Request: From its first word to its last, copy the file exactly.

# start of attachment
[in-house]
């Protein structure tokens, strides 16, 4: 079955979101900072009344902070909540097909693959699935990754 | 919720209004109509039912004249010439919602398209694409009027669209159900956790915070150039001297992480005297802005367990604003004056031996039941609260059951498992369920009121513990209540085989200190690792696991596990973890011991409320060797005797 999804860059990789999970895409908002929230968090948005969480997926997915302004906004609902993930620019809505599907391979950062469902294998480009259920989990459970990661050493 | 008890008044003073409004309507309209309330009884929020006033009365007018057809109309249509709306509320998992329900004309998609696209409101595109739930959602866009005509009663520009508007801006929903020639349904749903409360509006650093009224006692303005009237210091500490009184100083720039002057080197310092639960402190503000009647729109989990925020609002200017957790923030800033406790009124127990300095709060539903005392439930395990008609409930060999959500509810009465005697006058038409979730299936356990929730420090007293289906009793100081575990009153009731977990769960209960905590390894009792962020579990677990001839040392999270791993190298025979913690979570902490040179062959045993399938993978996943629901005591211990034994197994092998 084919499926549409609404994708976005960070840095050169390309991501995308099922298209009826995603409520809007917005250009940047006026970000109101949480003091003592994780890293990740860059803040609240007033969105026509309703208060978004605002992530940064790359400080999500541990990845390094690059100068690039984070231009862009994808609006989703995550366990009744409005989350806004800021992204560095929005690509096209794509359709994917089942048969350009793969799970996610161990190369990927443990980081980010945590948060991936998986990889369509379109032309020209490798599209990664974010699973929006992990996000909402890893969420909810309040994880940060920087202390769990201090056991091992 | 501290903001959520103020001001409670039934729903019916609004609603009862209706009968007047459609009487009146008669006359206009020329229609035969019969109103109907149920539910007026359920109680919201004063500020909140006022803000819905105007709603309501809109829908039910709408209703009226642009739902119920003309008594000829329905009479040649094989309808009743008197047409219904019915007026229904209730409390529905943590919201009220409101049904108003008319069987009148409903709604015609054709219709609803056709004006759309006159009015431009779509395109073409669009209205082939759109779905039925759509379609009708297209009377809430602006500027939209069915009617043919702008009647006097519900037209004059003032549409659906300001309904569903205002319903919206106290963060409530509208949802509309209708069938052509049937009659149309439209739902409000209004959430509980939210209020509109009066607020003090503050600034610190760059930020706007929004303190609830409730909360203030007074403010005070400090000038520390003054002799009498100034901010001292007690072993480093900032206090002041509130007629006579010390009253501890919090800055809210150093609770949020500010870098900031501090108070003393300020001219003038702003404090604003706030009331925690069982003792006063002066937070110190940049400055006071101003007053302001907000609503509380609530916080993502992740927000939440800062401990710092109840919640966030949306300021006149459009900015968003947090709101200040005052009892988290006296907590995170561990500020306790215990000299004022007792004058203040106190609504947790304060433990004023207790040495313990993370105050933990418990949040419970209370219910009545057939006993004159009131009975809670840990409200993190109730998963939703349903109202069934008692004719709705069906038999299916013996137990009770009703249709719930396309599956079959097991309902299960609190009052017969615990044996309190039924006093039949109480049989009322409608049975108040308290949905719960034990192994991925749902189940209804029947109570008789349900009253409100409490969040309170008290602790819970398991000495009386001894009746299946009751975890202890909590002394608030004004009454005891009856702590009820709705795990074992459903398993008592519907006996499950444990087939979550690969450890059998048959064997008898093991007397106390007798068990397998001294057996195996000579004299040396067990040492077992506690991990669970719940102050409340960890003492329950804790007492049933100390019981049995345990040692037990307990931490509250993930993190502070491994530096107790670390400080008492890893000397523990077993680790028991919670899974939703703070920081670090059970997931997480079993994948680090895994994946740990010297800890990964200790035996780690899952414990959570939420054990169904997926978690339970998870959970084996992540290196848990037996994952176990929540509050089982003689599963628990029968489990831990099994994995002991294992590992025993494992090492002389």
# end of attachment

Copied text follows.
[in-house]
């Protein structure tokens, strides 16, 4: 079955979101900072009344902070909540097909693959699935990754 | 919720209004109509039912004249010439919602398209694409009027669209159900956790915070150039001297992480005297802005367990604003004056031996039941609260059951498992369920009121513990209540085989200190690792696991596990973890011991409320060797005797 999804860059990789999970895409908002929230968090948005969480997926997915302004906004609902993930620019809505599907391979950062469902294998480009259920989990459970990661050493 | 008890008044003073409004309507309209309330009884929020006033009365007018057809109309249509709306509320998992329900004309998609696209409101595109739930959602866009005509009663520009508007801006929903020639349904749903409360509006650093009224006692303005009237210091500490009184100083720039002057080197310092639960402190503000009647729109989990925020609002200017957790923030800033406790009124127990300095709060539903005392439930395990008609409930060999959500509810009465005697006058038409979730299936356990929730420090007293289906009793100081575990009153009731977990769960209960905590390894009792962020579990677990001839040392999270791993190298025979913690979570902490040179062959045993399938993978996943629901005591211990034994197994092998 084919499926549409609404994708976005960070840095050169390309991501995308099922298209009826995603409520809007917005250009940047006026970000109101949480003091003592994780890293990740860059803040609240007033969105026509309703208060978004605002992530940064790359400080999500541990990845390094690059100068690039984070231009862009994808609006989703995550366990009744409005989350806004800021992204560095929005690509096209794509359709994917089942048969350009793969799970996610161990190369990927443990980081980010945590948060991936998986990889369509379109032309020209490798599209990664974010699973929006992990996000909402890893969420909810309040994880940060920087202390769990201090056991091992 | 501290903001959520103020001001409670039934729903019916609004609603009862209706009968007047459609009487009146008669006359206009020329229609035969019969109103109907149920539910007026359920109680919201004063500020909140006022803000819905105007709603309501809109829908039910709408209703009226642009739902119920003309008594000829329905009479040649094989309808009743008197047409219904019915007026229904209730409390529905943590919201009220409101049904108003008319069987009148409903709604015609054709219709609803056709004006759309006159009015431009779509395109073409669009209205082939759109779905039925759509379609009708297209009377809430602006500027939209069915009617043919702008009647006097519900037209004059003032549409659906300001309904569903205002319903919206106290963060409530509208949802509309209708069938052509049937009659149309439209739902409000209004959430509980939210209020509109009066607020003090503050600034610190760059930020706007929004303190609830409730909360203030007074403010005070400090000038520390003054002799009498100034901010001292007690072993480093900032206090002041509130007629006579010390009253501890919090800055809210150093609770949020500010870098900031501090108070003393300020001219003038702003404090604003706030009331925690069982003792006063002066937070110190940049400055006071101003007053302001907000609503509380609530916080993502992740927000939440800062401990710092109840919640966030949306300021006149459009900015968003947090709101200040005052009892988290006296907590995170561990500020306790215990000299004022007792004058203040106190609504947790304060433990004023207790040495313990993370105050933990418990949040419970209370219910009545057939006993004159009131009975809670840990409200993190109730998963939703349903109202069934008692004719709705069906038999299916013996137990009770009703249709719930396309599956079959097991309902299960609190009052017969615990044996309190039924006093039949109480049989009322409608049975108040308290949905719960034990192994991925749902189940209804029947109570008789349900009253409100409490969040309170008290602790819970398991000495009386001894009746299946009751975890202890909590002394608030004004009454005891009856702590009820709705795990074992459903398993008592519907006996499950444990087939979550690969450890059998048959064997008898093991007397106390007798068990397998001294057996195996000579004299040396067990040492077992506690991990669970719940102050409340960890003492329950804790007492049933100390019981049995345990040692037990307990931490509250993930993190502070491994530096107790670390400080008492890893000397523990077993680790028991919670899974939703703070920081670090059970997931997480079993994948680090895994994946740990010297800890990964200790035996780690899952414990959570939420054990169904997926978690339970998870959970084996992540290196848990037996994952176990929540509050089982003689599963628990029968489990831990099994994995002991294992590992025993494992090492002389």